Here’s the catch: the ZAI Trust only offers reimbursement for removal of Zonolite insulation produced from the Libby mine. You first have to file a claim, and then send them a sample, which they will chemically verify as Zonolite before processing your claim. If you find any empty Zonolite bags laying around the attic, send a picture of them along with your claim and it will help bolster your chance of approval. The reimbursement is for 55% of the cost of removal and replacement of the insulation, up to $7,500 of documented expenses (or a maximum of $4,125 reimbursed). If your sample comes back as not from the Libby mine, you are out of luck—but still need to remove the vermiculite, according to the EPA.
For more information, go to the Zonolite Attic Insulation Trust website at www.zonoliteatticinsulation.com. It has information and forms for a claim, sampling instructions, state-specific data, along with extensive other useful information. You may also want to visit the EPA webpage “Protect Your Family From Asbestos-Contaminated Vermiculite Insulation.”
One final note: although many home inspectors are aware of the contamination of asbestos in vermiculite attic insulation and will point it out to you when observed, it is often concealed under newer insulation and inspection for asbestos or any other environmental contaminant is beyond the scope of a home inspection as defined by the Standards of Practice of all the major home inspection associations, specifically excluded in most home inspection contracts, and is not referenced as required by the Standards of Practice for Home Inspections of the Florida Department of Business and Professional Regulation.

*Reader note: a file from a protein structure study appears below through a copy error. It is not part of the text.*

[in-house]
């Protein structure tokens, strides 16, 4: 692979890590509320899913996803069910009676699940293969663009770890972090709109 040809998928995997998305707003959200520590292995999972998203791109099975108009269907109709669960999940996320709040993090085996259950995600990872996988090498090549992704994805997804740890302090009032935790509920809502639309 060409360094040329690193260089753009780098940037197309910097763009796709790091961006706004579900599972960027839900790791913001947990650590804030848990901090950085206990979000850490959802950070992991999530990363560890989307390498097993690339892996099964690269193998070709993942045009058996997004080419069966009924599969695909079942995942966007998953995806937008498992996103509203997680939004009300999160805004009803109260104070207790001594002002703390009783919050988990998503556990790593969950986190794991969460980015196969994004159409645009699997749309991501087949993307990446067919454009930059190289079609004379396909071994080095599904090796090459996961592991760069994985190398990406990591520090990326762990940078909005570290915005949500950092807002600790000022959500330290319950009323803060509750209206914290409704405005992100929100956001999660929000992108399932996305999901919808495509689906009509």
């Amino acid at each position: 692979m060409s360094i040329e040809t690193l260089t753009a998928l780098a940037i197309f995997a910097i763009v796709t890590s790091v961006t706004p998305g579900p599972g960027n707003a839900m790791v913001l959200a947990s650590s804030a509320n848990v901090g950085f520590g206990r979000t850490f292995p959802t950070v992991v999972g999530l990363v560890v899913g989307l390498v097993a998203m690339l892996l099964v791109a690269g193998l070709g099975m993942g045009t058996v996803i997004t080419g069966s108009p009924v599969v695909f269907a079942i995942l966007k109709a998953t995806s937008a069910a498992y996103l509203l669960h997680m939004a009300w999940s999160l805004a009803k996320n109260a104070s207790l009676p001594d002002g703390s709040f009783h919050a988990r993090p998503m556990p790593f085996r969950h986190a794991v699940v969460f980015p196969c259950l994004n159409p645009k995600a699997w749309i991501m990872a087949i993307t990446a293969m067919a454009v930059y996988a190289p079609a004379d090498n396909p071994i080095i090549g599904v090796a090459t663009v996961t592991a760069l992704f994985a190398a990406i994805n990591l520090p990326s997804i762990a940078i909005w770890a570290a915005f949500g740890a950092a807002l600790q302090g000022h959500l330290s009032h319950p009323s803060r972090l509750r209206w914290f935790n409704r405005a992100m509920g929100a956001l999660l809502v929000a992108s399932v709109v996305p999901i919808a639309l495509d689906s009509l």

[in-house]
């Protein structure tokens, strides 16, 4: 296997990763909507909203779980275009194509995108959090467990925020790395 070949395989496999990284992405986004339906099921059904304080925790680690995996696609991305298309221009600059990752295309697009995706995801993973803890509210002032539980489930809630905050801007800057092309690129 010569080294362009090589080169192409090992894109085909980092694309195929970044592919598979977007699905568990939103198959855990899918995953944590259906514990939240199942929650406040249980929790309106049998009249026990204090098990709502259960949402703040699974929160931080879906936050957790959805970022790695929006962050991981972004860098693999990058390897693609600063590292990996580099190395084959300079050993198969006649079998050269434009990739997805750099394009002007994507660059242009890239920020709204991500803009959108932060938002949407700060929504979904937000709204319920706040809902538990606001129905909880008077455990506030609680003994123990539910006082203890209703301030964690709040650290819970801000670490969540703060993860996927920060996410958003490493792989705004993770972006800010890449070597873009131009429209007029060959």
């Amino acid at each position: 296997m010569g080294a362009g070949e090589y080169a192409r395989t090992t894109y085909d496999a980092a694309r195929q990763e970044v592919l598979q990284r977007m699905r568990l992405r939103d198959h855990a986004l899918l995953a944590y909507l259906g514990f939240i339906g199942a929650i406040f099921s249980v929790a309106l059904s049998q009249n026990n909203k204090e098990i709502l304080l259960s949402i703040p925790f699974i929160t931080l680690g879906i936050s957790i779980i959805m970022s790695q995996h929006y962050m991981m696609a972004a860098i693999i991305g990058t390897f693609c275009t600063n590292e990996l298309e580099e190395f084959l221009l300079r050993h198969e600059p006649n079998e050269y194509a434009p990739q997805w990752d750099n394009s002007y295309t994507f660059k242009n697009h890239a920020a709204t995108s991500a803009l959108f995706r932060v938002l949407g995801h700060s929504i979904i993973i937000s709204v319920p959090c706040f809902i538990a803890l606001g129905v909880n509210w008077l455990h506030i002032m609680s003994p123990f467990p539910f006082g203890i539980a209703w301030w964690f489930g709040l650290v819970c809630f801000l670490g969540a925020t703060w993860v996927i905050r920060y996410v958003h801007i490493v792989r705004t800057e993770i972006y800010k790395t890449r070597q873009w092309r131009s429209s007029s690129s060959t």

Also so our blog post What are the common problems with attic insulation?
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Here’s links to a collection of our blog posts about ATTICS:
• What are the mistakes to avoid when doing attic improvements?
• What are the hazards to avoid when going into an attic?
• Does a home inspector check for lead paint?
• What is the most common type of roof-to-wall attachment?
• Is an attic required to have a light by the building code?
• What are the building code requirements for installing an appliance (furnace, air handler, water heater) in the attic?
• How do I safely remove a dead rodent (rat, mouse or squirrel) from the attic?
• Why is there no attic access hatch in the house?
• How do I safely clean up rodent (rat, mouse or squirrel) urine or droppings the attic?
• Why is there no attic access hatch in the house?
• What is the building code requirement for an attic access hatch, scuttle, or door?
• Why is vermiculite attic insulation a problem for both buyers and sellers of a home?
• What are the code requirements for NM-cable (nonmetallic-sheathed cable or Romex®) in an attic?
• What are the warning signs of a dangerous attic pull-down ladder?
• Do home inspectors go on the roof? Do they get in the attic?
• How much of a roof truss can I cut out to make a storage platform in the attic?
• When was a fire separation in the attic first required between sides of a duplex?
Visit our INSULATION and ROOF AND ATTIC pages for other related blog posts on this subject, or go to the INDEX for a complete listing of all our articles.
Photos - ZAI Trust